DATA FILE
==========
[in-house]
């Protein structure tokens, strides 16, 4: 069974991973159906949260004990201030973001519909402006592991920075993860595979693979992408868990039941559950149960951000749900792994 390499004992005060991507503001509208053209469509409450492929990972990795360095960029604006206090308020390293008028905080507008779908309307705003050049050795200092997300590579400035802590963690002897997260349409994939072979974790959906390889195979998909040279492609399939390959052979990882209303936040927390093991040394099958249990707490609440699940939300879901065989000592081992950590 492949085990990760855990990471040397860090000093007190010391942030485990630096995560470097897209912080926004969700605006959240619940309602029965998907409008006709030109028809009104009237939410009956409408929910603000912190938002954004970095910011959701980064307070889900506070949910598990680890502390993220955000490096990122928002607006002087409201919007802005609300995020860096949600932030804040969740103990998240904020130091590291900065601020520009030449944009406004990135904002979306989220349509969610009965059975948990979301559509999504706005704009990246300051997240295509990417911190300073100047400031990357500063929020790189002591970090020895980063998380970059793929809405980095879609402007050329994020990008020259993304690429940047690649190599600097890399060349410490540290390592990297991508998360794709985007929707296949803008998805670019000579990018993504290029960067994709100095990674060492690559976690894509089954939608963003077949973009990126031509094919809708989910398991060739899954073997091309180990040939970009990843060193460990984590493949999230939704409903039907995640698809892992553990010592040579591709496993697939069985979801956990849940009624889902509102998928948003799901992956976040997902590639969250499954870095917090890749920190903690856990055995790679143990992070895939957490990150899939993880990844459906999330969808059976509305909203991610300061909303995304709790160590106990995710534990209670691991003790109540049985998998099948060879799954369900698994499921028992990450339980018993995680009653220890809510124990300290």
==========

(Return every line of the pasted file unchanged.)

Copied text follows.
[in-house]
């Protein structure tokens, strides 16, 4: 069974991973159906949260004990201030973001519909402006592991920075993860595979693979992408868990039941559950149960951000749900792994 390499004992005060991507503001509208053209469509409450492929990972990795360095960029604006206090308020390293008028905080507008779908309307705003050049050795200092997300590579400035802590963690002897997260349409994939072979974790959906390889195979998909040279492609399939390959052979990882209303936040927390093991040394099958249990707490609440699940939300879901065989000592081992950590 492949085990990760855990990471040397860090000093007190010391942030485990630096995560470097897209912080926004969700605006959240619940309602029965998907409008006709030109028809009104009237939410009956409408929910603000912190938002954004970095910011959701980064307070889900506070949910598990680890502390993220955000490096990122928002607006002087409201919007802005609300995020860096949600932030804040969740103990998240904020130091590291900065601020520009030449944009406004990135904002979306989220349509969610009965059975948990979301559509999504706005704009990246300051997240295509990417911190300073100047400031990357500063929020790189002591970090020895980063998380970059793929809405980095879609402007050329994020990008020259993304690429940047690649190599600097890399060349410490540290390592990297991508998360794709985007929707296949803008998805670019000579990018993504290029960067994709100095990674060492690559976690894509089954939608963003077949973009990126031509094919809708989910398991060739899954073997091309180990040939970009990843060193460990984590493949999230939704409903039907995640698809892992553990010592040579591709496993697939069985979801956990849940009624889902509102998928948003799901992956976040997902590639969250499954870095917090890749920190903690856990055995790679143990992070895939957490990150899939993880990844459906999330969808059976509305909203991610300061909303995304709790160590106990995710534990209670691991003790109540049985998998099948060879799954369900698994499921028992990450339980018993995680009653220890809510124990300290």